Succession planning for your entire organization
With baby boomers retiring in large numbers, the talent pool is shrinking
Succession planning has traditionally been considered only important for top-level employees. More recently, the rationale has been applied to grooming successors at all levels of the organization – receptionist and CEO.
With baby boomers retiring in large numbers, the talent pool is shrinking. Belt-tightening measures have eliminated a lot of people who might have been eligible for promotion. Retention becomes even more important than it has traditionally been.
Additionally, the general wisdom is that offering jobs to external candidates may not be the most effective way to fill higher positions. We must hire not just for today’s needs, but also with a look toward the future.
Grooming internal candidates ensures continuity and helps the transition process appear more seamless because training begins long before an employee is promoted. Someone starting anew is far more expensive than a person who holds the institutional knowledge that is the foundation of a well-functioning organization. And the cost of overlapping an outgoing employee with an incoming person is far lower than a new hire trying to learn the job in isolation.
Succession planning allows choice from a talent pool that is already highly qualified – now and in the future. The upside for employees is that they are initially hired into an environment that values their growth, provides opportunities to develop new skills and abilities, and increases the chances for job security. Such an atmosphere is exciting in its commitment to learning and development, even if the promise of higher positions can’t always be assured.
Imagine everyone embracing a learning model tied to a possible career path. The message is, “We care about your future as well as the future of the organization.”
The following is an essential process toward implementing a succession planning program:
• Identify the organization’s long-term goals, priorities and objectives
• Assess how services are provided now and might be provided in the future and engage in selective hiring that looks at employee potential as well as present expertise
• Establish a set of competencies considered desirable in high-potential employees and create the training tools needed to achieve them
• Identify workforce needs and establish a process that recruits employees toward developing their skills, preparing them for advancement and mentoring them throughout their tenure
• Develop a communication strategy that clearly describes possible career paths, available training and competency building as well as the process that will be used to select a successor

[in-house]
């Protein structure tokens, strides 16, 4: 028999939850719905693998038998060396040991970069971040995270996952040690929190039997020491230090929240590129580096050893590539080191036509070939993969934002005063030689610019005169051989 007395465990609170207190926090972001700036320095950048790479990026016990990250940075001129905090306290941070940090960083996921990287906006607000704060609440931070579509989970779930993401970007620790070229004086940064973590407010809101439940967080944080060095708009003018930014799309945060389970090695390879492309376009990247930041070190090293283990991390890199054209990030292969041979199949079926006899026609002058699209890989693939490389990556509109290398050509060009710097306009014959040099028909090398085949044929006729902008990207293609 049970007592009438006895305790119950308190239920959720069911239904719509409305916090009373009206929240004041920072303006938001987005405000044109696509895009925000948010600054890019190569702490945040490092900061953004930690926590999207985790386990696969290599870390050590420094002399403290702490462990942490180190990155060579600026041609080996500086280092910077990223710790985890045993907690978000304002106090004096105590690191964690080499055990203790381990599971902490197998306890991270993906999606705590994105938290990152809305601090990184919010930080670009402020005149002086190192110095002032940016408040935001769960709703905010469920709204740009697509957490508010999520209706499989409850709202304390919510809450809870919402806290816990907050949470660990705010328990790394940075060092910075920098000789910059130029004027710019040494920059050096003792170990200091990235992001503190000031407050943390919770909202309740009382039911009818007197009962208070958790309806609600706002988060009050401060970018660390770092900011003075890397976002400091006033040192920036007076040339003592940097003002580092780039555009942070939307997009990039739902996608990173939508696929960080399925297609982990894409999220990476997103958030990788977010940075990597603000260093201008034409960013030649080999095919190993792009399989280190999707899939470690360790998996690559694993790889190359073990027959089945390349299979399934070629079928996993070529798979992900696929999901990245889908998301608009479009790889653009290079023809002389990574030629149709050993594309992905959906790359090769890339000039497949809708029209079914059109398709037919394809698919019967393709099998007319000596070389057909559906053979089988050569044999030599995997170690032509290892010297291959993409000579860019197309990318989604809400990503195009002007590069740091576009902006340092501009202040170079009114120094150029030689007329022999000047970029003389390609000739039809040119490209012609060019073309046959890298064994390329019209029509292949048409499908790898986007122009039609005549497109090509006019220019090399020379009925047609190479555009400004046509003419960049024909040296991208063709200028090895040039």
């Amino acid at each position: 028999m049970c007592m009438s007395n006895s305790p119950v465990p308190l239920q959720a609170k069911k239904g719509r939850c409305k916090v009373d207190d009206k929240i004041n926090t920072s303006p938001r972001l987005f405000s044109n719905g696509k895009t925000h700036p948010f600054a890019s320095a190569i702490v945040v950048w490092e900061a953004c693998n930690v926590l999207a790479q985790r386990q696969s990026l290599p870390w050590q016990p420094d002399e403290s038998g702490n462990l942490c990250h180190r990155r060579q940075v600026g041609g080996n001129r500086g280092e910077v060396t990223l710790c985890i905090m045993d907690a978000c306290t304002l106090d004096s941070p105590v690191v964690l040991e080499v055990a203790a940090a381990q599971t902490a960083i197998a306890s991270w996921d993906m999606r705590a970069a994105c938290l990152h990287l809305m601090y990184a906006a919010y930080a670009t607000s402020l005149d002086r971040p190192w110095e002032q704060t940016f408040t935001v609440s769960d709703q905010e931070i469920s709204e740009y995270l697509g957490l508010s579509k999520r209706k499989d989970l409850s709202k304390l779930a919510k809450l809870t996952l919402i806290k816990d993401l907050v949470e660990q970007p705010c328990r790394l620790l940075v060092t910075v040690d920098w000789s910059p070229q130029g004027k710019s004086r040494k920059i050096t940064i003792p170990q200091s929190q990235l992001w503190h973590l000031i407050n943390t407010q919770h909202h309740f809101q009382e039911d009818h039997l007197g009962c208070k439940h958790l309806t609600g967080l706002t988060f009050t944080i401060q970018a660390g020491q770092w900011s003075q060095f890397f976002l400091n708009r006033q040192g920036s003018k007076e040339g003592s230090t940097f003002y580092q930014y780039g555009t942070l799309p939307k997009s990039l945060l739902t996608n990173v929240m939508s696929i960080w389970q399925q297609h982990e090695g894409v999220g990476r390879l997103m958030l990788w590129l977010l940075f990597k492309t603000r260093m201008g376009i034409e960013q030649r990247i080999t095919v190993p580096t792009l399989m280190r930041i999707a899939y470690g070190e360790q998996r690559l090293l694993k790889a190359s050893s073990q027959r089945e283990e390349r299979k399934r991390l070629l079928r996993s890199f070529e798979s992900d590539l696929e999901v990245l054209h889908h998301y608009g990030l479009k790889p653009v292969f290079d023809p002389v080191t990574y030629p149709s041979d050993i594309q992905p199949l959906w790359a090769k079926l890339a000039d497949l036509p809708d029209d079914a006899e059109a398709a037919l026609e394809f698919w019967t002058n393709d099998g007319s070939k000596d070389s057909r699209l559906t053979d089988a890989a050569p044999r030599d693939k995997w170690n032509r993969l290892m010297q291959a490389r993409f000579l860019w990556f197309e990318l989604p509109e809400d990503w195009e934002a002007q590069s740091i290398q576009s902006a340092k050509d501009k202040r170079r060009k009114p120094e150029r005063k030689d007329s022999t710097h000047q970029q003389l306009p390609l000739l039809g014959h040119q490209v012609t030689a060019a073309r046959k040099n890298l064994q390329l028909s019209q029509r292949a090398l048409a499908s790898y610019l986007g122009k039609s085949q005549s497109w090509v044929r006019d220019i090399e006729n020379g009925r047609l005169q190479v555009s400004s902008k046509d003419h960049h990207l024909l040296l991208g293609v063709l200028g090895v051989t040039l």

• Assign mentors who can guide and assist possible candidates’ development (Mentors – who should not be their supervisors - are responsible for supporting them, as well as making sure they have access to knowledge, skill development and professional experience.)
• Put measurement tools in place to assess progression, the meeting of criteria, appropriate training, and expectations
• Be sure the above process is dynamic (keeping up with changes and new information as they arise) and tailored to meet the specific needs of your organization
• Utilize expertise from all levels of the organization
• Ensure that the process has wide support and is constantly emphasized in day-to-day activity
• Review your process on an ongoing basis to be certain that the plan that is in place still makes sense
The advantages to committing to a succession-planning program are numerous. Employee satisfaction and retention are bound to increase because employees are more attracted to a supportive learning environment that delivers the message, “Those who work for us are valued and worth nurturing.” Further, professional development is more meaningful when tied to possible career paths and individual growth.
There will be a consistent supply of well-trained, experienced, and motivated people who are ready to step into key positions, while performing their present jobs with skill and commitment. They are often less resistant to change because they are part of the plan and more committed to continuous improvement. If they know that they’re going to stay, they have a stake in the organization’s success.
Finally, the organization will be seen as a challenging, stimulating place to work, and new hires will quickly acquire the energy and excitement manifest by present employees.
If this is not convincing enough, consider the peace of mind created by the knowledge that the future will be in good hands.
Gerri King, Ph.D., is a social psychologist and founding partner of Human Dynamics Associates Inc. based in Concord.Edit ModuleShow Tags